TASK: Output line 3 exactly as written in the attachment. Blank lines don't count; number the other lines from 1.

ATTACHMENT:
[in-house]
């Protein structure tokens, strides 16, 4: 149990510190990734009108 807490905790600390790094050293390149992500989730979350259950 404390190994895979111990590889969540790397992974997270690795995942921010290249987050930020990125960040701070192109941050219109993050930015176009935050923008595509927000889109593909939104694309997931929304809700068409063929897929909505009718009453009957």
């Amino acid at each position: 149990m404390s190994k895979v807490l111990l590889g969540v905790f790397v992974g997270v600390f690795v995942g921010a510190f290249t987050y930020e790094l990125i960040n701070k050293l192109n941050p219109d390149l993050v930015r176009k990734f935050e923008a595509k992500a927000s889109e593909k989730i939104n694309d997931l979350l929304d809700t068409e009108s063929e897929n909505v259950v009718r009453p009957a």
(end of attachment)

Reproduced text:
């Amino acid at each position: 149990m404390s190994k895979v807490l111990l590889g969540v905790f790397v992974g997270v600390f690795v995942g921010a510190f290249t987050y930020e790094l990125i960040n701070k050293l192109n941050p219109d390149l993050v930015r176009k990734f935050e923008a595509k992500a927000s889109e593909k989730i939104n694309d997931l979350l929304d809700t068409e009108s063929e897929n909505v259950v009718r009453p009957a």